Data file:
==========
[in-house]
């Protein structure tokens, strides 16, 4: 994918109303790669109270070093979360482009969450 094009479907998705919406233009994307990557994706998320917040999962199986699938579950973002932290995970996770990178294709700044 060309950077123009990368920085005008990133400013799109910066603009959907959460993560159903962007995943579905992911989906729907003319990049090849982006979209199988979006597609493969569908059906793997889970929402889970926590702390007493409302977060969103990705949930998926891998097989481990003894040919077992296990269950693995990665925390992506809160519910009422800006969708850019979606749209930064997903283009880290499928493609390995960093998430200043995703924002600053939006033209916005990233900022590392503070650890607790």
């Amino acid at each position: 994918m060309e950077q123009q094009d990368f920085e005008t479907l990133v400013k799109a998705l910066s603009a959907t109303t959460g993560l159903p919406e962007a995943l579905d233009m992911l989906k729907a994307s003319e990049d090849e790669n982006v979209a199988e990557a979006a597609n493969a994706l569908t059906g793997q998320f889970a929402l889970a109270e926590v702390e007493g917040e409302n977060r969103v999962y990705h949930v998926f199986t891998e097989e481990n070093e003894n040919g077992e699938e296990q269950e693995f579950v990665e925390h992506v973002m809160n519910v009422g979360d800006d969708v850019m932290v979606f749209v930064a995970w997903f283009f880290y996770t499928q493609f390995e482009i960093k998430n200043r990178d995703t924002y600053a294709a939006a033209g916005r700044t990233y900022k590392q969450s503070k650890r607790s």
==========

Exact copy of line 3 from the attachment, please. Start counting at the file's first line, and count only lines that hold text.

């Amino acid at each position: 994918m060309e950077q123009q094009d990368f920085e005008t479907l990133v400013k799109a998705l910066s603009a959907t109303t959460g993560l159903p919406e962007a995943l579905d233009m992911l989906k729907a994307s003319e990049d090849e790669n982006v979209a199988e990557a979006a597609n493969a994706l569908t059906g793997q998320f889970a929402l889970a109270e926590v702390e007493g917040e409302n977060r969103v999962y990705h949930v998926f199986t891998e097989e481990n070093e003894n040919g077992e699938e296990q269950e693995f579950v990665e925390h992506v973002m809160n519910v009422g979360d800006d969708v850019m932290v979606f749209v930064a995970w997903f283009f880290y996770t499928q493609f390995e482009i960093k998430n200043r990178d995703t924002y600053a294709a939006a033209g916005r700044t990233y900022k590392q969450s503070k650890r607790s």